In computing, a stack is a data structure used to store a collection of objects. Individual items can be added and stored in a stack using a push operation. Objects can be retrieved using a pop operation, which removes an item from the stack.

When an object is added to a stack, it is placed on the top of all previously entered items. When an item is removed, it can either be removed from the top or bottom of the stack. A stack in which items are removed the top is considered a "LIFO" (Last In, First Out) stack. You can picture a LIFO stack as a deck of cards where you lay individual cards on the deck, then draw cards from the top. In a "FIFO" (First In, First Out) stack, items are removed the bottom. You can picture a FIFO stack as a row in a vending machine where items are dispensed in the order they were placed in the machine.

Stacks have several applications in commuter programming. LIFO stacks, for example, can be used to retrieve recently used objects, from a cache. FIFO stacks may be used to ensure data is retrieved in the order it was entered, which may be used for processing data in a queue.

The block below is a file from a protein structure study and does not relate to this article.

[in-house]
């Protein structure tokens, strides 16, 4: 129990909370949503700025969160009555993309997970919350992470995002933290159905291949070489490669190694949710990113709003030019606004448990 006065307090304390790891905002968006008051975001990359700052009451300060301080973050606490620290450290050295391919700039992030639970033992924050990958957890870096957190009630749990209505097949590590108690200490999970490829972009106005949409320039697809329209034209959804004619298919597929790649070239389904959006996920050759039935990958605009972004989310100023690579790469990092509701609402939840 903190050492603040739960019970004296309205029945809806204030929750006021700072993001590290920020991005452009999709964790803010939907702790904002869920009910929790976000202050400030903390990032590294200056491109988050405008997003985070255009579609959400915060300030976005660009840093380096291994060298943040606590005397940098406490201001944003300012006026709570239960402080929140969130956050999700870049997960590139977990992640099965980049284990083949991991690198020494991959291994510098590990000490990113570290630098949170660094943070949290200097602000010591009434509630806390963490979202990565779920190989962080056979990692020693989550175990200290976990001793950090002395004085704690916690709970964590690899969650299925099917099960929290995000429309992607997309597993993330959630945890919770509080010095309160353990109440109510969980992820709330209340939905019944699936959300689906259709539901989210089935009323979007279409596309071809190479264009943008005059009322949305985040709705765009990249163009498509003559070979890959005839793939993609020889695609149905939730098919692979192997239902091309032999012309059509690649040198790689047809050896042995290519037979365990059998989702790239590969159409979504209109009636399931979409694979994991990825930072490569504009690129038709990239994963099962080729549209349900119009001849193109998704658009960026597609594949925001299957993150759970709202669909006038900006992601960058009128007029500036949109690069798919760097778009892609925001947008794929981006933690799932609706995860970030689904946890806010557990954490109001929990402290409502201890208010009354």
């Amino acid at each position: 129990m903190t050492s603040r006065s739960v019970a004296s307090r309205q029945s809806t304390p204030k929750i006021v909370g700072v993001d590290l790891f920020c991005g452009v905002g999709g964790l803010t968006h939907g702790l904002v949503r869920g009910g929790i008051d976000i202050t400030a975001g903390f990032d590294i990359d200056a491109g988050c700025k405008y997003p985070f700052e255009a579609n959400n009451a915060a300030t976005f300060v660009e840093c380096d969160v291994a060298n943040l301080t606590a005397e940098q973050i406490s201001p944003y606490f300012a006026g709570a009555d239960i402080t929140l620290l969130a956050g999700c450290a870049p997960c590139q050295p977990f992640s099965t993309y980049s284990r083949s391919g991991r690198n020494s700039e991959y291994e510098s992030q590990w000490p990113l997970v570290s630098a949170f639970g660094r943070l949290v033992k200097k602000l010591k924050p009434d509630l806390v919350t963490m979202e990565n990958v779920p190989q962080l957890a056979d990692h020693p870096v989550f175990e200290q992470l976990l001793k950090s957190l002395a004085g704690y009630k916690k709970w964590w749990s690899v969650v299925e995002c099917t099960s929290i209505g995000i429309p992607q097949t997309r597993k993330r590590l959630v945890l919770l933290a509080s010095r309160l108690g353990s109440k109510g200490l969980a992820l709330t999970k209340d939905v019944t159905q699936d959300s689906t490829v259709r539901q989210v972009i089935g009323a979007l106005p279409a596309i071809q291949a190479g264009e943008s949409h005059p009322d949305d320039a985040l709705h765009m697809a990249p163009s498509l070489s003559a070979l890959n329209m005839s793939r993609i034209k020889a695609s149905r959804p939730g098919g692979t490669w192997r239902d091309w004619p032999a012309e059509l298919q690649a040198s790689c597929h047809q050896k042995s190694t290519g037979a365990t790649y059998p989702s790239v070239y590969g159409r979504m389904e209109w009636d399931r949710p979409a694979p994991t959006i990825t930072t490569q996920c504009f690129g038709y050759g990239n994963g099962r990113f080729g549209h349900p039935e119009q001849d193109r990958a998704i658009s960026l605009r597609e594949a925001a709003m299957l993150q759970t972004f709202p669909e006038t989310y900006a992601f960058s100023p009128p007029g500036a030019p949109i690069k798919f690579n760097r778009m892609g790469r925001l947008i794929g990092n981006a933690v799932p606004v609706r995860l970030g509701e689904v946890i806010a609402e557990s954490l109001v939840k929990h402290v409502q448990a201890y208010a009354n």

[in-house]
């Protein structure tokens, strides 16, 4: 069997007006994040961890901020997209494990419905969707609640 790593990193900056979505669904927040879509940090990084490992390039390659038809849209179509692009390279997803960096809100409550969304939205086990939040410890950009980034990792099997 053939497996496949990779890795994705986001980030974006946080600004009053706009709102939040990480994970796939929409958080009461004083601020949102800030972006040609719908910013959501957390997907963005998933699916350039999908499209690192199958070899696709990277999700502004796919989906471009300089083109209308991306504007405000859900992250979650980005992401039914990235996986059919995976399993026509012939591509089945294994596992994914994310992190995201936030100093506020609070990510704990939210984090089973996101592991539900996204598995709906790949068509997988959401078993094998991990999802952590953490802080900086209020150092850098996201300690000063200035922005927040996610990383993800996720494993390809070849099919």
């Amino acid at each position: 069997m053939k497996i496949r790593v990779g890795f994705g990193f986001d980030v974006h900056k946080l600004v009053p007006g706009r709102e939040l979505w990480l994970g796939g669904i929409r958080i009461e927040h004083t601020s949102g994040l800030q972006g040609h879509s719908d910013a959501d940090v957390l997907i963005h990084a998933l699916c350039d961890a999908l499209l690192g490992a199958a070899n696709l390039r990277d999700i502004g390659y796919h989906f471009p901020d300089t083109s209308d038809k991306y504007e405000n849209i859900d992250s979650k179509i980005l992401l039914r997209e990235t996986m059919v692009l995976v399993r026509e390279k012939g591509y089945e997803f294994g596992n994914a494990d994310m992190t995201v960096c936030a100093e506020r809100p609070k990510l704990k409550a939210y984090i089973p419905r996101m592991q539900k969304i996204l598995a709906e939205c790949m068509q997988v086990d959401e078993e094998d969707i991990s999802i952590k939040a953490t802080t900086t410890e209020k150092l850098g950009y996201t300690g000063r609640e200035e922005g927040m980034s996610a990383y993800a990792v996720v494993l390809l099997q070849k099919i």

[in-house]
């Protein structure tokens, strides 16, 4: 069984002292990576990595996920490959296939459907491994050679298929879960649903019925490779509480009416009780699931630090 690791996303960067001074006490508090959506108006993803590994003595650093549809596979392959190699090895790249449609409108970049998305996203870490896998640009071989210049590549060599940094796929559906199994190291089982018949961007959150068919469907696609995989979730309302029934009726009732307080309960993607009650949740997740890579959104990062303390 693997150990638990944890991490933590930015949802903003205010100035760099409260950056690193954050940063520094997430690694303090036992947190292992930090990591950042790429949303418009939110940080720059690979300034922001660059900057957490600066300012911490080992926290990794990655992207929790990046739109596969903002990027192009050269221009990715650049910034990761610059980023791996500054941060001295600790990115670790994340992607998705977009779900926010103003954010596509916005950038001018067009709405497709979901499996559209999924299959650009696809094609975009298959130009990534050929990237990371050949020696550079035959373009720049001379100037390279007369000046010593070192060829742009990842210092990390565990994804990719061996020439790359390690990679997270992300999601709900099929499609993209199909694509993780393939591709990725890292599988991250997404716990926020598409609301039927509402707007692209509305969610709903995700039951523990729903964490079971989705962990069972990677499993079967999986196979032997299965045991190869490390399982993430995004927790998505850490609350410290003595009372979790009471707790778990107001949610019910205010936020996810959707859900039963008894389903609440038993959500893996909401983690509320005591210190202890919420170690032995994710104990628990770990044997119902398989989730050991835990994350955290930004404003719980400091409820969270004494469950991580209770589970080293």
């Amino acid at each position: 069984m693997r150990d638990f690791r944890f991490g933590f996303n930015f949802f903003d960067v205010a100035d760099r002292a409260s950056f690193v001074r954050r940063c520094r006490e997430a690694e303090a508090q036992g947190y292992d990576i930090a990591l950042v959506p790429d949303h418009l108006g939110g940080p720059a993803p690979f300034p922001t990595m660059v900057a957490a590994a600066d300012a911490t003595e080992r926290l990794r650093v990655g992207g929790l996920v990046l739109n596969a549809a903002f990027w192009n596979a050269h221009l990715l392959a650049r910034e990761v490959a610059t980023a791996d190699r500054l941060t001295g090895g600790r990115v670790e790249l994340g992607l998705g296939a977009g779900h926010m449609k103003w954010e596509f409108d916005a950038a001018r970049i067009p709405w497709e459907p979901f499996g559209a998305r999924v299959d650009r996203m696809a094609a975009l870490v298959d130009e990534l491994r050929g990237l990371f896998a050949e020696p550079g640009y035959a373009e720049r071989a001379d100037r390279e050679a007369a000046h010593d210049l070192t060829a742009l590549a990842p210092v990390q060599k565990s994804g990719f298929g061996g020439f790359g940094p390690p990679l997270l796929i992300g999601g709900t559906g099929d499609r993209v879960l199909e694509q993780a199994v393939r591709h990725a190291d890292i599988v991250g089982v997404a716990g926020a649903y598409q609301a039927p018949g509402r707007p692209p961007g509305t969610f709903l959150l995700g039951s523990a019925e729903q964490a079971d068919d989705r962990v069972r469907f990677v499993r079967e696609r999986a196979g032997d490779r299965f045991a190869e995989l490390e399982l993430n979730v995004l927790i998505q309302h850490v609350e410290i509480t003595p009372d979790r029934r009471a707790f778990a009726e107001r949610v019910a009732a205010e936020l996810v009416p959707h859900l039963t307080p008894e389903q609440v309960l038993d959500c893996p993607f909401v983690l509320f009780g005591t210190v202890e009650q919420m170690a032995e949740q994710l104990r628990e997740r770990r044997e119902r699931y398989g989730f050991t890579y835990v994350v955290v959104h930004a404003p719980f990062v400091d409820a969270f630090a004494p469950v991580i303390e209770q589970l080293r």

While stacks are commonly used by software programmers, you will typically not notice them while using a program. This is because the creation of stacks and push and pop operations are performed in the background while an application is running and are not visible to the user. However, if a stack runs out of memory, it will cause a "stack overflow." If not handled correctly by the program, a stack overflow may generate an error message or cause the program to crash.

NOTE: The term "stack" may also refer to a protocol stack, which consists of multiple network protocols that work together. Each protocol is categorized into one of seven different layers defined in the OSI model.

Updated July 23, 2014 by Per C.

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